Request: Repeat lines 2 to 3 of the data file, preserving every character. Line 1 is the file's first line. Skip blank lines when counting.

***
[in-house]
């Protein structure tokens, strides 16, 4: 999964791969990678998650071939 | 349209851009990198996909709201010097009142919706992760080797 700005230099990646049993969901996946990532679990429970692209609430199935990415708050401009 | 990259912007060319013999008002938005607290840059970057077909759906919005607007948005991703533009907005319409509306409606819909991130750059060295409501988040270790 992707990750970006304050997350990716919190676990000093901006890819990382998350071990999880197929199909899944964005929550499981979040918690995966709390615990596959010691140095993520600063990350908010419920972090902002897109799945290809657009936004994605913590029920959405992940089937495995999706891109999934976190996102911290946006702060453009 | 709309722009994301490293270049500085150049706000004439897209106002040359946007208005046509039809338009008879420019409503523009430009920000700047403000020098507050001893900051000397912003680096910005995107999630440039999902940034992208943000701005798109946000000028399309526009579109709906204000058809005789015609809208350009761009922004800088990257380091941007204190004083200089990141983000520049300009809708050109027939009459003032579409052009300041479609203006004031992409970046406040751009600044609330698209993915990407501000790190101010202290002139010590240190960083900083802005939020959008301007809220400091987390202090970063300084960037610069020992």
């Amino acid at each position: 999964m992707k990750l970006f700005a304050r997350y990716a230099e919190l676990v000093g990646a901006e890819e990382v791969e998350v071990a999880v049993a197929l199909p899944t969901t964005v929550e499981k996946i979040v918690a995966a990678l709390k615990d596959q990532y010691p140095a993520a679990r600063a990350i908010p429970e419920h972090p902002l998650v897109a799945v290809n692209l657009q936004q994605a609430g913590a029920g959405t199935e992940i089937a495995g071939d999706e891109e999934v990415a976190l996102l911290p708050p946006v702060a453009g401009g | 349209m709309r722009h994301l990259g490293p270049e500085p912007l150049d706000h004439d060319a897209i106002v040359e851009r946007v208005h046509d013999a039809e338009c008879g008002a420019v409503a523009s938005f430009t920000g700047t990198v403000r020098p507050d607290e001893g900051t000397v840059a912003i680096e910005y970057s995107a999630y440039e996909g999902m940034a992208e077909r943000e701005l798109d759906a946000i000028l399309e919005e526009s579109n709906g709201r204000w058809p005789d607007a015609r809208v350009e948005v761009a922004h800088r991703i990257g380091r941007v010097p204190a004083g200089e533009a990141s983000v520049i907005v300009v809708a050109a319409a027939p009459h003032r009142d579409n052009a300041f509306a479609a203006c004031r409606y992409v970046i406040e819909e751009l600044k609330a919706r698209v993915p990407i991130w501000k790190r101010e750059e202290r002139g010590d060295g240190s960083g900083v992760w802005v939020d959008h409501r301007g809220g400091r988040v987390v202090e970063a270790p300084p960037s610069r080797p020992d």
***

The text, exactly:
């Protein structure tokens, strides 16, 4: 999964791969990678998650071939 | 349209851009990198996909709201010097009142919706992760080797 700005230099990646049993969901996946990532679990429970692209609430199935990415708050401009 | 990259912007060319013999008002938005607290840059970057077909759906919005607007948005991703533009907005319409509306409606819909991130750059060295409501988040270790 992707990750970006304050997350990716919190676990000093901006890819990382998350071990999880197929199909899944964005929550499981979040918690995966709390615990596959010691140095993520600063990350908010419920972090902002897109799945290809657009936004994605913590029920959405992940089937495995999706891109999934976190996102911290946006702060453009 | 709309722009994301490293270049500085150049706000004439897209106002040359946007208005046509039809338009008879420019409503523009430009920000700047403000020098507050001893900051000397912003680096910005995107999630440039999902940034992208943000701005798109946000000028399309526009579109709906204000058809005789015609809208350009761009922004800088990257380091941007204190004083200089990141983000520049300009809708050109027939009459003032579409052009300041479609203006004031992409970046406040751009600044609330698209993915990407501000790190101010202290002139010590240190960083900083802005939020959008301007809220400091987390202090970063300084960037610069020992």
């Amino acid at each position: 999964m992707k990750l970006f700005a304050r997350y990716a230099e919190l676990v000093g990646a901006e890819e990382v791969e998350v071990a999880v049993a197929l199909p899944t969901t964005v929550e499981k996946i979040v918690a995966a990678l709390k615990d596959q990532y010691p140095a993520a679990r600063a990350i908010p429970e419920h972090p902002l998650v897109a799945v290809n692209l657009q936004q994605a609430g913590a029920g959405t199935e992940i089937a495995g071939d999706e891109e999934v990415a976190l996102l911290p708050p946006v702060a453009g401009g | 349209m709309r722009h994301l990259g490293p270049e500085p912007l150049d706000h004439d060319a897209i106002v040359e851009r946007v208005h046509d013999a039809e338009c008879g008002a420019v409503a523009s938005f430009t920000g700047t990198v403000r020098p507050d607290e001893g900051t000397v840059a912003i680096e910005y970057s995107a999630y440039e996909g999902m940034a992208e077909r943000e701005l798109d759906a946000i000028l399309e919005e526009s579109n709906g709201r204000w058809p005789d607007a015609r809208v350009e948005v761009a922004h800088r991703i990257g380091r941007v010097p204190a004083g200089e533009a990141s983000v520049i907005v300009v809708a050109a319409a027939p009459h003032r009142d579409n052009a300041f509306a479609a203006c004031r409606y992409v970046i406040e819909e751009l600044k609330a919706r698209v993915p990407i991130w501000k790190r101010e750059e202290r002139g010590d060295g240190s960083g900083v992760w802005v939020d959008h409501r301007g809220g400091r988040v987390v202090e970063a270790p300084p960037s610069r080797p020992d």